Effects of Adjacent Streams on Local Fish Assemblage Structure in Western Virginia: Implications for Biomonitoring
Nathaniel P. Hitt and Paul L. Angermeier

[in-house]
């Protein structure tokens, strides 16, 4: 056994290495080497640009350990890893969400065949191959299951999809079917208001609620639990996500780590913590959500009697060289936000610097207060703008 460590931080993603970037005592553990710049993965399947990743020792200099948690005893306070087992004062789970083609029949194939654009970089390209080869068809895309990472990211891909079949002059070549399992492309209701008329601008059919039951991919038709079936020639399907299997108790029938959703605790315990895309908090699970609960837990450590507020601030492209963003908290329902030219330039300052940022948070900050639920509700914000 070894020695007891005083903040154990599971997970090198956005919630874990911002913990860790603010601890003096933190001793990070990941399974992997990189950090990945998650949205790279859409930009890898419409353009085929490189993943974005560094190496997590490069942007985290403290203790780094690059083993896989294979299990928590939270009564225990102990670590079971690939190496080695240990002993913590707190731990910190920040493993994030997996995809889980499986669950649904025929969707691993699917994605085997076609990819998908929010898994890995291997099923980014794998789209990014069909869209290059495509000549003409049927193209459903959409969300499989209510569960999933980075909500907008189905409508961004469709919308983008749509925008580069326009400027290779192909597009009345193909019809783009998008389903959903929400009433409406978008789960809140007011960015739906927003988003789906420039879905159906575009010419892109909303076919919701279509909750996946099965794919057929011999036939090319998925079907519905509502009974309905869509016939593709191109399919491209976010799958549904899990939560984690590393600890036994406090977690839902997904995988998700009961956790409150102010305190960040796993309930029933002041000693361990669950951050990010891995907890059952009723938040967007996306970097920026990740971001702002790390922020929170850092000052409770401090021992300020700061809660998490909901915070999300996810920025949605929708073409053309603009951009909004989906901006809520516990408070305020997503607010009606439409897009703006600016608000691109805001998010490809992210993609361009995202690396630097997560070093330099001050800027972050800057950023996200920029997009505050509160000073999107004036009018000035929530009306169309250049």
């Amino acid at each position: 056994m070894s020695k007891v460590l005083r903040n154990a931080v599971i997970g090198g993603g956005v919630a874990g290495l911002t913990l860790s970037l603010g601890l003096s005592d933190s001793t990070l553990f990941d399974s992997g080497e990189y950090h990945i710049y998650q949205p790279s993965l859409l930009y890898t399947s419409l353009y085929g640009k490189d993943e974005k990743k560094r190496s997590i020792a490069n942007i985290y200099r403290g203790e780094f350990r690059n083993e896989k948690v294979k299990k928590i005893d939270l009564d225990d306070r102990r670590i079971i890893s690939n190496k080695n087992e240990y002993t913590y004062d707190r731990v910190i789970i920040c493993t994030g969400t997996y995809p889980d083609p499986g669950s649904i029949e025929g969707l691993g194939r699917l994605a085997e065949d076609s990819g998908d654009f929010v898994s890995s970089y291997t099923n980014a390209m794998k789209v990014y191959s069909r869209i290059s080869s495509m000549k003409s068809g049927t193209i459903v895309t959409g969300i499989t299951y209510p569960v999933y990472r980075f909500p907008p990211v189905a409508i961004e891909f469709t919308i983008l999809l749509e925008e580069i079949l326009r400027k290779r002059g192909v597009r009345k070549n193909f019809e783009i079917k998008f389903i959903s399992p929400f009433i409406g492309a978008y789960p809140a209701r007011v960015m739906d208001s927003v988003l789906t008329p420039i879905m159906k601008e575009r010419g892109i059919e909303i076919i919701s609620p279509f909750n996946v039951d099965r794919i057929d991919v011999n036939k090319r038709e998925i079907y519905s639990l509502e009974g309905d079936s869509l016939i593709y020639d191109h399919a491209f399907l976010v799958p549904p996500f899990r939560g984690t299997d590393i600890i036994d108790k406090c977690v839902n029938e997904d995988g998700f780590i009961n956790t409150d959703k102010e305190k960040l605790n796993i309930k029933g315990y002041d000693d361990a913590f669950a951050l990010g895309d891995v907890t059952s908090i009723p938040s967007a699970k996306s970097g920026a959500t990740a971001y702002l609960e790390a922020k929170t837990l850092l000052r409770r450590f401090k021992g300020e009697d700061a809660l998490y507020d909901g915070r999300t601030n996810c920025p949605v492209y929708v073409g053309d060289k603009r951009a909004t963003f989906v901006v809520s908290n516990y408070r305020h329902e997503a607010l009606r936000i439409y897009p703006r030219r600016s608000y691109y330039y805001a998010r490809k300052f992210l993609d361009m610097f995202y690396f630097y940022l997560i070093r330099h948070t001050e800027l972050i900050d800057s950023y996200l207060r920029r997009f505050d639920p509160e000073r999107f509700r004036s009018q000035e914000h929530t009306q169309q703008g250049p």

Abstract.—A key challenge in stream fish ecology and biomonitoring is to partition local and regional influences on assemblage structure. Numerous studies have identified local determinants of species composition (i.e., competition, predation, habitat availability), but regional influences remain poorly understood. Here, we test the hypotheses that (1) fish dispersal from adjacent streams influences local fish assemblage structure, and (2) the effects of interstream dispersal are mediated by local environmental conditions. We evaluated fish and physical habitat data from the U.S. Environmental Protection Agency’s Environmental Monitoring and Assessment Program in western Virginia streams (n = 55). We found significant effects of adjacent stream size on local species richness, mean reproductive age, and riverine species richness. Large adjacent streams (greater than third-order) were associated with increased species richness in second-order sites. Fourth-order sites showed increased riverine species richness and decreased mean reproductive age in the presence of large adjacent streams. The nonrandom effects of adjacent stream size among sites of various stream orders suggests that local environmental conditions mediate the effects of dispersal from adjacent streams. Measures of channel shape (i.e., depth, width, and sinuosity) and microhabitat complexity (i.e., mean substrate size and woody debris) were associated with local assemblage structure in some cases, but did not account for significant variation in fish metrics explained by adjacent stream size. These results indicate that the ability of fish biomonitoring metrics to detect anthropogenic impacts may be improved by calibrating scoring criteria based on the size of adjacent streams.